A Car For Susan

Yes, another one of my wonderful children has just turned 16.  Susan, being the kind of daughter that she is, had studied for her learner’s permit test for the last two months, and she arranged to take the test on her 16th birthday.  Naturally, she passed.  The only question she got wrong was the one that asked “how much sleep does a teenager need each night?”  In case you are wondering, the answer is 8, and sleeping in class does not count toward the total.

We are short on cars in this household, so now I have to think of what kind of car I want for Susan’s training and eventual long-term use.

From looking at her, you might think that she wants one of these:

pink vw

It is small, cute, and pink, and it will be easy to parallel park.  But her inner princess is in hiding, and a little vehicle like isn’t safe enough for my daughter.  Besides, I am NOT getting into the passenger seat of that Barbie-mobile to teach her how to drive a stick shift.  So then I thought she should drive something that has lots of protective metal on it, and that will command respect from the other drivers.  Like this:

armored hummer

Of course, parallel parking this beast will be difficult, the gas mileage will be awful, and the artillery piece (or perhaps rocket launcher?) on top might not be street legal except maybe in Texas and Idaho, but those are minor details.  However, a machine like this has its own not so hidden dangers.  Like, it will seriously impress the boys.

So, being the practical person that I am, I came up with the perfect solution.  Vehicles of this type are usually very well maintained, so one of these should be reliable, even if I buy it used.  It is big and safe, and people who drive past it tend to slow down, because it reminds them that they are but dust, and to dust they shall return:

hearse 1

This also has the added benefit of having lots of storage space for when she goes away to college and has to take stuff with her. Of course, the vehicle she gets will be used, and black is an impractical color because of the heat, so maybe this slightly older model is more suitable:

pink hearse

I have mentioned these plans to my daughter, and she does not approve.  My wife doesn’t take me seriously either.  I wonder why?

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3 thoughts on “A Car For Susan

  1. In all seriousness, let me heartily recommend (my own daughters are now cowering, wherever they may be, knowing what comes next) the Ford Escort station wagon with a manual transmission.

    I bought a new one for Mary Ruth in 1995–it was totaled in 2001 or so, with something like 125,000 miles on it; at MR’s firm insistence I found another. At almost 180,000 miles that car (by now an off-to-college car for daughter #1) was totaled. And yet I managed to find another one, which two daughters took to over 140,000 miles before succumbing at the hands of a boyfriend who couldn’t manage to learn to use the clutch, and stripped it.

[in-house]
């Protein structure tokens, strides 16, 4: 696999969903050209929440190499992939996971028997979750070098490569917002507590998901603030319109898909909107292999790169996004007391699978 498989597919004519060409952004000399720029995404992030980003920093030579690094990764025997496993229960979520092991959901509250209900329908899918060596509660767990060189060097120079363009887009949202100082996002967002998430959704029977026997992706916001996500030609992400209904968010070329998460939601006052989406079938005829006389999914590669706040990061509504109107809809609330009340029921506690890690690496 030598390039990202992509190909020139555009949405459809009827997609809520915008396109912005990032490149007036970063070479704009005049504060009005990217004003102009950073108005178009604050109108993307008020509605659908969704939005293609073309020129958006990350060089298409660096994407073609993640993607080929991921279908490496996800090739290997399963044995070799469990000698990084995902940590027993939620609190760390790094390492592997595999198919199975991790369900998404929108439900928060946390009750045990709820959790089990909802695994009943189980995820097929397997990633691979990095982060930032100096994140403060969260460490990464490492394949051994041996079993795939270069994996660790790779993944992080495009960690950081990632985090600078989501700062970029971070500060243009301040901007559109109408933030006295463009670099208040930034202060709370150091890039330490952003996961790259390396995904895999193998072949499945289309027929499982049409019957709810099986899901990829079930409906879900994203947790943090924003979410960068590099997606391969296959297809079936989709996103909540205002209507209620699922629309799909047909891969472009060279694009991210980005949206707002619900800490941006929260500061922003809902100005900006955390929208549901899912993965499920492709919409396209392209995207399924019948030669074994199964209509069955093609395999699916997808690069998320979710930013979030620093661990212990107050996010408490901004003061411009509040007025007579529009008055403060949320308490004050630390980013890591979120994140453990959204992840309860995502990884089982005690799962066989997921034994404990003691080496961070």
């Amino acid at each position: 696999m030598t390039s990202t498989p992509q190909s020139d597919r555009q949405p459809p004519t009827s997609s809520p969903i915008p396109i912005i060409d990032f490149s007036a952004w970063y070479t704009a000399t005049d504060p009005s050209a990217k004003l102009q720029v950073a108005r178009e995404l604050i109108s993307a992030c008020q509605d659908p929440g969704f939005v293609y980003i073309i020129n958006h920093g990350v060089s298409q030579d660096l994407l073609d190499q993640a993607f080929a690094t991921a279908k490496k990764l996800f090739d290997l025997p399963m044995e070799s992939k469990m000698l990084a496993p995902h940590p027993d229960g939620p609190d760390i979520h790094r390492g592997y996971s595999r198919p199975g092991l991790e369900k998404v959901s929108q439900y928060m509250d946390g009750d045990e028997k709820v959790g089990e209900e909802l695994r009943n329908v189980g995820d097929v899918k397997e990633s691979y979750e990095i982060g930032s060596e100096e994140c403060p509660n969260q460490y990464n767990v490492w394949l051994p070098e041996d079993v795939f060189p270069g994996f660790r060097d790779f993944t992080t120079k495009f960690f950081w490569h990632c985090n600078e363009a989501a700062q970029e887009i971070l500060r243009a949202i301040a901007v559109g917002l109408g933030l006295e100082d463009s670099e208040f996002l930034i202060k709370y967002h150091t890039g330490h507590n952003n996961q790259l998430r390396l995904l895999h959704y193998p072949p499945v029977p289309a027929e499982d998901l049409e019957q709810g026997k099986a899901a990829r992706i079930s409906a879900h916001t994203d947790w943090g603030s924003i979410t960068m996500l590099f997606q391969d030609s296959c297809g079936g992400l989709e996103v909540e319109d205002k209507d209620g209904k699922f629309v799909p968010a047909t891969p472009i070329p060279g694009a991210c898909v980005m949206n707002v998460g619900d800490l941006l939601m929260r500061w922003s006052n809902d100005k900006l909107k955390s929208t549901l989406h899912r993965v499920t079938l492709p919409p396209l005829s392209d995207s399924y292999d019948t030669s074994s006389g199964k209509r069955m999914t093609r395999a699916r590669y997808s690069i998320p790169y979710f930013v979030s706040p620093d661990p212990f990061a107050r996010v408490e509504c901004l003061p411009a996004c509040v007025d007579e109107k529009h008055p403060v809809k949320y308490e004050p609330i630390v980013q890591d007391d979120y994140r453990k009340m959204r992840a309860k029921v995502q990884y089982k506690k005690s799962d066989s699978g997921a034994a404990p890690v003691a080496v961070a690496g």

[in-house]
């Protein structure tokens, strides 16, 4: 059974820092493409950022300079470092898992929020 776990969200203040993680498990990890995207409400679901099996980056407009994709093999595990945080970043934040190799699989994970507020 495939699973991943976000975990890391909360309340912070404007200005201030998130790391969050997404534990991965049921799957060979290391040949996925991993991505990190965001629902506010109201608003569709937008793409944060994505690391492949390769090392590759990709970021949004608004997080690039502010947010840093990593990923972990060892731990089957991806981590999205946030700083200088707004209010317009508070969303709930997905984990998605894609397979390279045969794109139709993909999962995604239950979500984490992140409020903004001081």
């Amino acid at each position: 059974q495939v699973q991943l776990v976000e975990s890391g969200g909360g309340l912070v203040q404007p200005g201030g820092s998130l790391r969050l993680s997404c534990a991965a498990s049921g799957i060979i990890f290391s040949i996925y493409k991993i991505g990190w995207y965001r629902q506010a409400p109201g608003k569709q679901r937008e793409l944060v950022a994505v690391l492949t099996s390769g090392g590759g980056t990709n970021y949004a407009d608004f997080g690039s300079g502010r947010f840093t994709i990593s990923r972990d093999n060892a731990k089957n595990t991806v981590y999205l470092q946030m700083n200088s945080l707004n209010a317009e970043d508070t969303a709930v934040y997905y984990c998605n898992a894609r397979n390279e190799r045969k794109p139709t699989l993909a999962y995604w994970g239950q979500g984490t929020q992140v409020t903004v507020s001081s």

Some conclusions:
    From that initial purchase (for cash), with subsequent insurance settlements, I got over 400,000 miles. The sum total of maintenance consisted of oil changes, brake pads, windshield wipers, lights, and (curiously) the timing belt on each car (at approx. 110,000 miles, on each of ’em). They were insanely reliable.

    As a teen-mobile, they are terrific. They are moderately roomy, but look teensy. So they are not the choice of crowds. I am a firm believer in the Received Truth that each additional teenaged boy in the car reduces the mean IQ by 5 points–boys will not want to get in the back seat, so the effective range of IQ-limiting boyness is 1.

    And–they’re a lot of fun to drive. If your daughter is like mine, she will not let the boy drive–it’s her car; and she wants all the fun. And she’ll get the thrill of fuming when oinking chauvinist pigs insist that she can’t possibly drive a stick shift–that frisson of feminist fury that will make her day.

    For reference–I still curate a Ford Focus (weeping daughter, after shopping for cars, seeing the yet-another-Escort-station-wagon-with-a-stick I’d found in a junkyard in central Pennsylvania, insisted she’d had enough) that is used by daughters or their husbands when they come to visit. The clutch/transmission is not nearly as easy, but it has been just as trouble-free to operate.)

    From my narrative you may have noticed that two of my three Escort station wagons were totaled. I do not believe that Escort station wagons attract reckless, speeding uninsured motorists in the way that trailer parks attract tornados, but the evidence to date is a bit disturbing.

  2. mY oldest is about that age, and while I’ll definitely teach her to drive my manual transmission pickup (’97 Sierra), I’m thinking that the best choice for her might be an older Buick sedan. Safe as anything, not much room for messing around, comfortable, and super-reliable if you keep those old V6s in tune. I’ve driven the Focus and the Escort and love ’em, but a bit too flaky a vehicle for my kids, I think.

  3. The Focus is definitely on my short list. Ours has not been as reliable as yours, but then again, it arrived at our family “pre-dented,” having been driven into a ditch and into a deer by a young relative. It was also free, so we are very grateful for it.

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